Spartanburg's German Connection

Monday, February 08, 2016

Spartanburgs German Connection

Monday, February 08, 2016


Raise your hand if, when you think of Germans in Spartanburg, you think BMW? Me too—so I was surprised to learn that there are 27 German manufacturing companies in Spartanburg County and that the German community here predates BMW by decades, going back to the days when textiles were king of the manufacturing landscape.

In the 1960s, part of Spartanburg’s strategy for keeping the struggling textile industry alive was introduce faster machinery—and to bring the makers of that machinery here to better service and supply the textile mills. Those textile machinery manufacturers were mainly German and Swiss, and the heads of those companies joined Chamber of Commerce executive Richard E. Tukey, industrialist Roger Milliken, and other textile industry leaders in recruiting their countrymen to Spartanburg.

Tukey, in particular, was an enthusiastic and unflagging recruiter, going to such lengths as to convince grocery stores to stock European items such as dark bread. And his wooing did not end with the nuptials, so to speak—even after companies had built facilities and had executives settled in the area, he and his team of Spartanburg delegates continued to look after the newcomers, smoothing their transition and making them feel welcome. (Today, homesick German nationals can find traditional German food at The Deli Korner, 1445 Fernwood-Glendale Road, and at Gerhard’s, 1200 East Main.)

The fruit of those recruitment efforts was an influx of textile support companies in the 1960s: Bruckner Machinery Company, Mahlo KG, Zima, and Hoechst Hercules—all German, Swiss-German, or Austrian.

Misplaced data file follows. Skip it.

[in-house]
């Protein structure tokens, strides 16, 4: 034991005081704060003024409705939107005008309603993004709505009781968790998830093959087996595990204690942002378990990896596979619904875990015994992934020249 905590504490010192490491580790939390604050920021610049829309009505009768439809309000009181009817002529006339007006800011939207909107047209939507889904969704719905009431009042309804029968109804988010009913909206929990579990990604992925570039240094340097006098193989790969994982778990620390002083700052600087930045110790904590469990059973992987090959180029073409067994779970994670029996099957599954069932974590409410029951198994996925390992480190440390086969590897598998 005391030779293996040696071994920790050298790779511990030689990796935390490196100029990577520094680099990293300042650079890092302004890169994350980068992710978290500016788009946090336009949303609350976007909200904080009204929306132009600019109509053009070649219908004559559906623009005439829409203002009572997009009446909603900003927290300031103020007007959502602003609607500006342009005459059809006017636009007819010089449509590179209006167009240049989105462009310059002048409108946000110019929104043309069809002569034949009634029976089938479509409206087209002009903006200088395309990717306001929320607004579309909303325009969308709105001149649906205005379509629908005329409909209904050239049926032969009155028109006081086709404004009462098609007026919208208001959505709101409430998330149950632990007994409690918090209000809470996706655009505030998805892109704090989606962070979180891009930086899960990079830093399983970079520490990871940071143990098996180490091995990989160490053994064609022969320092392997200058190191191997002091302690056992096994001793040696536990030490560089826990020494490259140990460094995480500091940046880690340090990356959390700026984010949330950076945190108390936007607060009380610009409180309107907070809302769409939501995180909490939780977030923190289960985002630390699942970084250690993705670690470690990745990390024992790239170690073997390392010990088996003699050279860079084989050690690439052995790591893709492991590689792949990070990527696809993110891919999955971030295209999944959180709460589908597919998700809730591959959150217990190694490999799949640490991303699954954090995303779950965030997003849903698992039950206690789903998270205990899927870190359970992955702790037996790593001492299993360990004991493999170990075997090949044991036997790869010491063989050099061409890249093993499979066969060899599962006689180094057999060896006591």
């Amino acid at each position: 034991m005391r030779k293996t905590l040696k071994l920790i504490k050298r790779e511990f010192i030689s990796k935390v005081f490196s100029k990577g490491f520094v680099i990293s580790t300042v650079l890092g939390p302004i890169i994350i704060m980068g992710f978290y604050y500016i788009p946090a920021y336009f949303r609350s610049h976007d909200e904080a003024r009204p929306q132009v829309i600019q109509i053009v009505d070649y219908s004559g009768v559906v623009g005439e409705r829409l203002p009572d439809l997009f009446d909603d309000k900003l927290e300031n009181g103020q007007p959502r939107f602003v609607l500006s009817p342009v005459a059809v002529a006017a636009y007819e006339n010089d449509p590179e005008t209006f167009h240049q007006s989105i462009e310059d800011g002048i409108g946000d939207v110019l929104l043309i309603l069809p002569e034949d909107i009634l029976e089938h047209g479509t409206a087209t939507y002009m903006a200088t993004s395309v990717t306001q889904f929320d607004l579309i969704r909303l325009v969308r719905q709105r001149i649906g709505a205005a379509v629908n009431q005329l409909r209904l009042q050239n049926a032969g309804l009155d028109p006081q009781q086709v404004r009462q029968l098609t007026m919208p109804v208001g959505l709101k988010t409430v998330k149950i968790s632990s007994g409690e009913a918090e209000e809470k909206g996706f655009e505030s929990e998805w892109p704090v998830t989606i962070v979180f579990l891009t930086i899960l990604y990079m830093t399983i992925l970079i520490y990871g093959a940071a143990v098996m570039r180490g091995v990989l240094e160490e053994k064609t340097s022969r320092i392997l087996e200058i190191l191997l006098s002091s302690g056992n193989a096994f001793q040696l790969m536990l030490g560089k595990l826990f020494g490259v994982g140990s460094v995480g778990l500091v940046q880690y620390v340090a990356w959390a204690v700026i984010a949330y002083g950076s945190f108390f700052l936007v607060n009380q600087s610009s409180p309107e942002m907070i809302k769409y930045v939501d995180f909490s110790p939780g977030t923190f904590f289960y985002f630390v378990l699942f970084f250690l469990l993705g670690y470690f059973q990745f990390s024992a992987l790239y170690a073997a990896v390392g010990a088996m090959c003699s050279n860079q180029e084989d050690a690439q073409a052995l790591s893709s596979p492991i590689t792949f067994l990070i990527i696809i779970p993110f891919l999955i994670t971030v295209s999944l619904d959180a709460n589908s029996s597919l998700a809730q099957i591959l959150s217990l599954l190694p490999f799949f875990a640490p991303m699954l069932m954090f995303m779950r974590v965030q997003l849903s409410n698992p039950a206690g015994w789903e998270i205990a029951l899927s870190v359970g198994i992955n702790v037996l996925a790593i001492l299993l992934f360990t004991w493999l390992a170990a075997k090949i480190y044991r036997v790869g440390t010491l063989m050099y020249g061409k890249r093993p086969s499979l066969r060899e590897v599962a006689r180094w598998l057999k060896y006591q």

So, by the time BMW arrived on the scene, bringing with it other German automotive suppliers to the area, there was an established German-speaking community in Spartanburg.

Today there are just over 1,300 households in Spartanburg County where German is spoken, and German is the third most spoken foreign language in the county, following Spanish and Russian. (The census data actually list German fourth, but since “Slav other,” listed second, is not just one language, I took the liberty of calling German third. And really, the number of German and Russian households is close enough that the percentage point is the same, so you can almost call it tied for second.)

The German American Club of the Carolinas, based in Spartanburg, has about 140 members and will to celebrate its 40th anniversary with a special dinner in mid-February 2016. German-born Dirk Schlingmann, dean of the College of Arts and Sciences at USC Upstate, is president of the club, which is mostly social in nature, although they also host cultural events. With connections to the Goethe Institute and the German consulate, both in Atlanta, the club often participates in events hosted by those groups, from political speakers to performing arts events and a traveling visual arts show.